It's been a good couple of months for strong-minded women wielding medieval weaponry: The Hunger Games, Snow White and the Huntsman, and now Pixar's Brave. Set in the Scottish highlands of, oh, a thousand years ago, this dark and lovely yarn borrows from Old World folk tales, and more than a bit, too, from Hayao Miyazaki's heroine-driven animated adventures.
Although it takes its time getting there, Brave turns into a powerful story of transformation (literal and figurative), as the young princess Merida (voiced by Kelly Macdonald) sets out to rescue her mother (Emma Thompson) from a witch's spell that has turned her into a bear. If Merida doesn't break the spell within two sunrises' time, Mom is going to be very big and very furry for the rest of her life.
And the queen's husband, Fergus (Billy Connolly), absolutely loathes bears - he lost his leg to one, and has made it his mission to banish the ursine set from his land.
Although Brave is satisfying and spirited and laced with humor (haggis jokes, kilt jokes), it doesn't quite mark a return to form for Pixar following the digital house's disappointing 12th feature, Cars 2. The company's founder, Toy Story director John Lasseter, has been running his operation as well as parent company Disney's animation division, and Brave feels more like an aesthetic mix of the two camps. It's less exhilaratingly wacky, less fun, more tradition-bound, predictable.
Still, a lot of heart has gone into this affair, which is rife with Celtic-inspired music and montages of the redheaded Merida traipsing across moors, climbing cliffs, riding horses, shooting her bow and arrows. When her mother (still in human form) announces that it's time to consider suitors for her betrothal, Merida wants none of it - and who can blame her? The scions of the Dingwall, MacGuffin, and MacIntosh clans are a buffoonish lot, and why should a princess be forced to marry, anyway?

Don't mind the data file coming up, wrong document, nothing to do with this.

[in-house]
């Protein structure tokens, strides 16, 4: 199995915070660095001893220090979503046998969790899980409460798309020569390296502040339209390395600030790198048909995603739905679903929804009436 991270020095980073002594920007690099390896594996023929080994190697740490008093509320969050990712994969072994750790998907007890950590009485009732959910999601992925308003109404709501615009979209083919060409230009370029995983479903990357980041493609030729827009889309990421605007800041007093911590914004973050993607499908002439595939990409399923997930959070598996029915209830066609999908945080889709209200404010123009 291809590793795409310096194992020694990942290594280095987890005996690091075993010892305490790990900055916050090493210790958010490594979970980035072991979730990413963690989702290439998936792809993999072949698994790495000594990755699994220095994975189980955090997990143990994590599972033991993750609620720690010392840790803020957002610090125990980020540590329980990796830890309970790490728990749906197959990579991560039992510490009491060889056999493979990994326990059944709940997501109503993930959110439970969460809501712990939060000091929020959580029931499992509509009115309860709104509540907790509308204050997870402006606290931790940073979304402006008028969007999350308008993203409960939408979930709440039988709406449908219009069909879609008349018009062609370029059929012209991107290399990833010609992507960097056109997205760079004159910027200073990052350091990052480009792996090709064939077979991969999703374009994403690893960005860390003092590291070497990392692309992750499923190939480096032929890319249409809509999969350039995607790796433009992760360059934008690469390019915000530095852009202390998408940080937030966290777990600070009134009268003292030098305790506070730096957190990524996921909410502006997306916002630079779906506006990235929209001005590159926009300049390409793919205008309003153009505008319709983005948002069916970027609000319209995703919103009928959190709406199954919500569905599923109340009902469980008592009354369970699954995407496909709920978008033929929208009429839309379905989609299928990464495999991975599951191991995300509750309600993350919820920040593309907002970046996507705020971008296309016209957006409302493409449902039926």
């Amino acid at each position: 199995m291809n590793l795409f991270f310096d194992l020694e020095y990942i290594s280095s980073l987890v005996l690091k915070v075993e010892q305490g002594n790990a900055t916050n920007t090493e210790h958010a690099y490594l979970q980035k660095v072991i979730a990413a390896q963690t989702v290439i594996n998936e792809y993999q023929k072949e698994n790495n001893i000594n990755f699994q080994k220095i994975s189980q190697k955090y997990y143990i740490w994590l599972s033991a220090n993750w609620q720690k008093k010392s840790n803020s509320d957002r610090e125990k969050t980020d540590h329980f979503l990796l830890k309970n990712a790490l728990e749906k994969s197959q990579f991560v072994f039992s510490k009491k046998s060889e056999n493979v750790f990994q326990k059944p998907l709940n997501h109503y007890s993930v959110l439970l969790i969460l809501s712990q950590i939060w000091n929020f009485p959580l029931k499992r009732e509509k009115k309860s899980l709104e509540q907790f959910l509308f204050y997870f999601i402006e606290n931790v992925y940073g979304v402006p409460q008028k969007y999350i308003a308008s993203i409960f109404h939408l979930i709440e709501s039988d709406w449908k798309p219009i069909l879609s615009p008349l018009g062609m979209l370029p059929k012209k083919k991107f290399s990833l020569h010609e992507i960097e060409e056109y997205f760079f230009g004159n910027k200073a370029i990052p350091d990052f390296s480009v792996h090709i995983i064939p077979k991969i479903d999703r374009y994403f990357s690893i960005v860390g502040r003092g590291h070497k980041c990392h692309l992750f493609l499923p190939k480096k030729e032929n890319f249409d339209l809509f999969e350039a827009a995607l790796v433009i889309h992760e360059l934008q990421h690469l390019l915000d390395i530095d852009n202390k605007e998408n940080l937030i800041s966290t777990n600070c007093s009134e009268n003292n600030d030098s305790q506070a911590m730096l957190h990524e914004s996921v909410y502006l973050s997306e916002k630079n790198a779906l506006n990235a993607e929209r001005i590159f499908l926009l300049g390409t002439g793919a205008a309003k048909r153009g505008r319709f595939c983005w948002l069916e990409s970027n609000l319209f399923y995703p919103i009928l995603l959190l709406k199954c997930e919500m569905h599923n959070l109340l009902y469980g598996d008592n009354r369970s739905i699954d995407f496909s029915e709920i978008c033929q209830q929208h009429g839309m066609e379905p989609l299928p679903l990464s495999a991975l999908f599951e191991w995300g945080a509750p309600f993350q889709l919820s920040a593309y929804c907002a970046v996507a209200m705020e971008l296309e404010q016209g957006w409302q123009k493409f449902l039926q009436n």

It's no accident that the males in Brave - from the barrel-chested father figure Fergus to the lords who come a-courtin' to the tiny redheaded triplets who are Merida's sibs - are rendered in an old-school, cartoonish style, while the mother and daughter at the center are more elegant, noble, humanlike. This is a tale of female empowerment, after all, of bonds between women, of independence and determination. Men? They're clowns.
And when the child and the bear are off in the woods, looking to undo their curse, it's the daughter who takes charge, teaching her mother how to catch fish in her unfamiliar clawed paws, in that terrifying maw. And Merida is fearless, and loving.
Brave shares its directing credits three ways: Mark Andrews, Brenda Chapman, and Steve Purcell, which may be another reason this doesn't feel like your typical Pixar venture - movie by committee, not by imagination. But when Merida follows the little blue glow of the will-o'-the-wisps into the forest, or when she fixes her arrow on a target (in an archery contest that echoes The Adventures of Robin Hood) or tugs restlessly at a lock of hair dangling loose from her wimple, her purpose and poise become the film's - and it catches fire.
"La Luna," one of this year's Oscar-nominated animated shorts, precedes Brave. There's a saucer-eyed little boy, a couple of geezer fishermen, and a ladder to the moon. Pixar magic and pixie dust.